Twenty years ago, I listened to an interview with Peter Drucker, who had just written “Thriving on Chaos. In the interview, Drucker advanced the idea that companies needed to hire Crazy People to gain a competitive edge. It wasn’t good enough to hire people with interesting resumes, according to Drucker, your new employees had to be crazy. They needed to view the world differently, and from time to time make you uncomfortable.
I loved this concept and shared the idea with my boss, who was an engineer. A quiet, patient man, Frank listened carefully as I enthusiastically described an environment filled with interesting, crazy people. When I was done, he explained he did hire crazy people, at least one — ME!
Once I understood my role in the organization it was liberating. I attacked projects with enthusiasm and got things done. Ok, my methods were unconventional, but my clients were happy, my team was happy, and our performance numbers rose. Unfortunately, I never listened the the entire Drucker interview. And what I didn’t hear was the sad truth, organizations tire of the crazy people. Eventually they try to get them to fit in by cutting off their creative corners ( Thus the name Roundpeg) .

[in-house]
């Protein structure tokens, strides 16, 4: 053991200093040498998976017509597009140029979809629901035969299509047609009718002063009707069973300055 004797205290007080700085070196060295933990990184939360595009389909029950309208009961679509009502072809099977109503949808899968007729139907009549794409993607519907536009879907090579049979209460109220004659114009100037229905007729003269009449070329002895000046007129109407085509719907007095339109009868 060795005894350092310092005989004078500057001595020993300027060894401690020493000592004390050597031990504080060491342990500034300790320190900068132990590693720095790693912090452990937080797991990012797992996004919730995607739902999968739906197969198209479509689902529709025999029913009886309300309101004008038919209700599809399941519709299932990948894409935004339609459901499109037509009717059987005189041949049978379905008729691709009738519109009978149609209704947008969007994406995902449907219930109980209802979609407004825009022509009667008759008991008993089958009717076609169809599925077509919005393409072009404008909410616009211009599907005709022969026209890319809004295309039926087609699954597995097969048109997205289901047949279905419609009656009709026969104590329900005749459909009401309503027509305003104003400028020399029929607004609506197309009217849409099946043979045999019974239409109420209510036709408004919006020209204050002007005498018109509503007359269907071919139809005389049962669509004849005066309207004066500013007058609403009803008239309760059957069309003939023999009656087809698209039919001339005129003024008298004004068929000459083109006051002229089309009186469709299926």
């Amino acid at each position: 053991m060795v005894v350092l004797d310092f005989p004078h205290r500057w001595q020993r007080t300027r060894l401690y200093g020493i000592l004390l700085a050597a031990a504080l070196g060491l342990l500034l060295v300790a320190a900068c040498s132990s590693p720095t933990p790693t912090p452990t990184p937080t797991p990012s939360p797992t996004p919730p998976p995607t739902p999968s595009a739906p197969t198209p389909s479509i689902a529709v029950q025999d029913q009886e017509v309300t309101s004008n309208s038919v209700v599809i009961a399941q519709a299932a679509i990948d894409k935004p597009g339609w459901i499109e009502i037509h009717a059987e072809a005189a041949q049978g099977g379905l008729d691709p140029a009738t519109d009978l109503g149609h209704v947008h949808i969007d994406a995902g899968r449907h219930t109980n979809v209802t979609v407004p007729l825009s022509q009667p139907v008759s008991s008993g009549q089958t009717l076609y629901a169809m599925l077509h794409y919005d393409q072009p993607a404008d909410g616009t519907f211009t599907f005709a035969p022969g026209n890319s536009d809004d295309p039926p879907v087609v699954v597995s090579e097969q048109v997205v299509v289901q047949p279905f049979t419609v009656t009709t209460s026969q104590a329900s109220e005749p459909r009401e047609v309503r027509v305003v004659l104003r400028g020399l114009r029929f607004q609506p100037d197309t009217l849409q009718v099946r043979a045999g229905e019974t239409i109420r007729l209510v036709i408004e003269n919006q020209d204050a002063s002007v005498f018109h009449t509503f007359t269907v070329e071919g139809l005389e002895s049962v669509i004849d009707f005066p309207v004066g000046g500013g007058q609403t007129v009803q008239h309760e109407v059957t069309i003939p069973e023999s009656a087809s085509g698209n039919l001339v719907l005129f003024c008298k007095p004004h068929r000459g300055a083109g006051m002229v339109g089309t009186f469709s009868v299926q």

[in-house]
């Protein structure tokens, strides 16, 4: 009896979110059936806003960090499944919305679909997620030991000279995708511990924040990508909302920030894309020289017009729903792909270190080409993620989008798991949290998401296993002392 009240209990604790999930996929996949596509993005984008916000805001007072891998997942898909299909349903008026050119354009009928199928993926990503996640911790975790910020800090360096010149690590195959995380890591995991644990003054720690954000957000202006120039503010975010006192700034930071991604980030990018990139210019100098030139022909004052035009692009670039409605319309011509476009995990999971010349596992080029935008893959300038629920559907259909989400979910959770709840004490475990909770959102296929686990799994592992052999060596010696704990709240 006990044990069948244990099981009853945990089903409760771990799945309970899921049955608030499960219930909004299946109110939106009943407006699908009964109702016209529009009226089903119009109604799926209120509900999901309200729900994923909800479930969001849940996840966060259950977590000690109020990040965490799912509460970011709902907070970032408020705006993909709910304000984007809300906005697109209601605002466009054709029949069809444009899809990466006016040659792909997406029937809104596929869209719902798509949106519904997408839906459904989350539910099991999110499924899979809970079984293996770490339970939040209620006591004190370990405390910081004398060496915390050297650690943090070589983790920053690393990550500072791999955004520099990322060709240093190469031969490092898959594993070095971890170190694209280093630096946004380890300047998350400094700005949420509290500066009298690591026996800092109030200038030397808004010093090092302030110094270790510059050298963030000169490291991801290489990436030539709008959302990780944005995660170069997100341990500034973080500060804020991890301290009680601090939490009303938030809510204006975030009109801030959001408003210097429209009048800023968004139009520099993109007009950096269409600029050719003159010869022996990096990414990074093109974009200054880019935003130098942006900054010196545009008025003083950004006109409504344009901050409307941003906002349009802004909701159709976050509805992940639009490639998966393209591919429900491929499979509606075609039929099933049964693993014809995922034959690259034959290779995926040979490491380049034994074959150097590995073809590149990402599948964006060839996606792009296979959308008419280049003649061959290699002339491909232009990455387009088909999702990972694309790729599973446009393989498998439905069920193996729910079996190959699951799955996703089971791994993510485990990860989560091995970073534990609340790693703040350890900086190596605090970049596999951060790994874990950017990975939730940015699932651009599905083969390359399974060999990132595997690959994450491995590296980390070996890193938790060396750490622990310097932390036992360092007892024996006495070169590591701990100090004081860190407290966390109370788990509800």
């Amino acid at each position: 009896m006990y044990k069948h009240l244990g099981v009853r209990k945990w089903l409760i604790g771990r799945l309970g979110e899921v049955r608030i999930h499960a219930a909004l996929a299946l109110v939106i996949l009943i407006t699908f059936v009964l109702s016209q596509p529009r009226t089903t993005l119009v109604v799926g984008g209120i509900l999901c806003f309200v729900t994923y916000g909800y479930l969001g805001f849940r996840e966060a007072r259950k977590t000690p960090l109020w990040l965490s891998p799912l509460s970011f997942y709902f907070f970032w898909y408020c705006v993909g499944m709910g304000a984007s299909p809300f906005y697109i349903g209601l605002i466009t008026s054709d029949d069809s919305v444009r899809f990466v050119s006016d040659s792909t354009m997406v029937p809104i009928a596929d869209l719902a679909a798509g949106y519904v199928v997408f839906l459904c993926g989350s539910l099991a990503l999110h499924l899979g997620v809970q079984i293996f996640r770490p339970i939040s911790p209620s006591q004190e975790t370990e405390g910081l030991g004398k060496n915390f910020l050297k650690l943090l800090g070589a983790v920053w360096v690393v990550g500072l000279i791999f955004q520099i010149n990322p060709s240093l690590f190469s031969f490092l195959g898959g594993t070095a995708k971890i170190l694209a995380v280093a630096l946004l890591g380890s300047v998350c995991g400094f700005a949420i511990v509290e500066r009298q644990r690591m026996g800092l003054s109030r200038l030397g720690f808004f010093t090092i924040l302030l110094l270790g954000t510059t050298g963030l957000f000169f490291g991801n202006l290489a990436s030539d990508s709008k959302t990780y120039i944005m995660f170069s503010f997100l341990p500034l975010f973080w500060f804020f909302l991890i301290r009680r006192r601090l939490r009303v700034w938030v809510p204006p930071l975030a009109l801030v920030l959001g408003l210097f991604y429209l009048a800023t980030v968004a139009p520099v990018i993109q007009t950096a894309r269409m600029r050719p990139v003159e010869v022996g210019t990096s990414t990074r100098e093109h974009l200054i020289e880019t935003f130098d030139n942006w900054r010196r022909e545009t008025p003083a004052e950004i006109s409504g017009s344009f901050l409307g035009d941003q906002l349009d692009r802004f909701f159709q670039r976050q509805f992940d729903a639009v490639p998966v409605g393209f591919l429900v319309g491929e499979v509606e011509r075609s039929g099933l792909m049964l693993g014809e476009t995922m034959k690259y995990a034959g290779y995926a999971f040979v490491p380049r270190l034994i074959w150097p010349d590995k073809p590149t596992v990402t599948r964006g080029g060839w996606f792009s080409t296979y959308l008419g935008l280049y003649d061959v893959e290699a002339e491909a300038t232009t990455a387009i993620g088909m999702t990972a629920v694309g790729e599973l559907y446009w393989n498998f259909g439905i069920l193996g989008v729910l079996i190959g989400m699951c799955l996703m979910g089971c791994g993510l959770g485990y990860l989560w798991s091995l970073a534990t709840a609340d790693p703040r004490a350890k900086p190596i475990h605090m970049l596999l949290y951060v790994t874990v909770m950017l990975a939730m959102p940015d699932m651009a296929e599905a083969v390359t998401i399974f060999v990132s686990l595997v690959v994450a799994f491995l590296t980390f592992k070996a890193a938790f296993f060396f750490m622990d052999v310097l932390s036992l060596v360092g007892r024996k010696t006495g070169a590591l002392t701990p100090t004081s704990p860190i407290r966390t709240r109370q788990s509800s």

The result? The crazy people either conform and lose their creative edge or they leave. After 20 years in corporate gigs, I looked around one day and wondered where all the crazy people went. But I don’t wonder any more. I have found them in the ranks of entrepreneurs and small business owners with whom I spend my days.
They are crazy! Want proof? Here just a few examples:
- It is crazy to think you can build an association, in a mature market, with no investment capital, and no local roots, yet today, Rainmakers has grown to 1,500 members, with 40 plus events a month, and expansion plans to neighboring states
- It is crazy to think you can build a tech center in a Midwestern city, thousands of miles from Silicon Valley – and yet, look at the results of insanity by Chris Baggot, Scott Jones, Scott Dorsey, and others
- It is crazy, to think we can beat the odds. 95% of small business fail within the first five years, so it is crazy to try, and crazier yet to believe you can beat the odds. Yet here I am, and I am not alone. My friends, Tony (Rainmakers), Ellen(Accent on Business) Jim, (EverEffect) Jon, (Tuitive) Eric, (Crew Property Improvement), Cindy and Mike (Hartman Inventory) and many others, are all still here. And we are crazy enough to believe we will be here when the dust settles after this latest economic dip, too!
So if you are crazy… embrace it and celebrate it, because CRAZY PEOPLE GET THINGS DONE!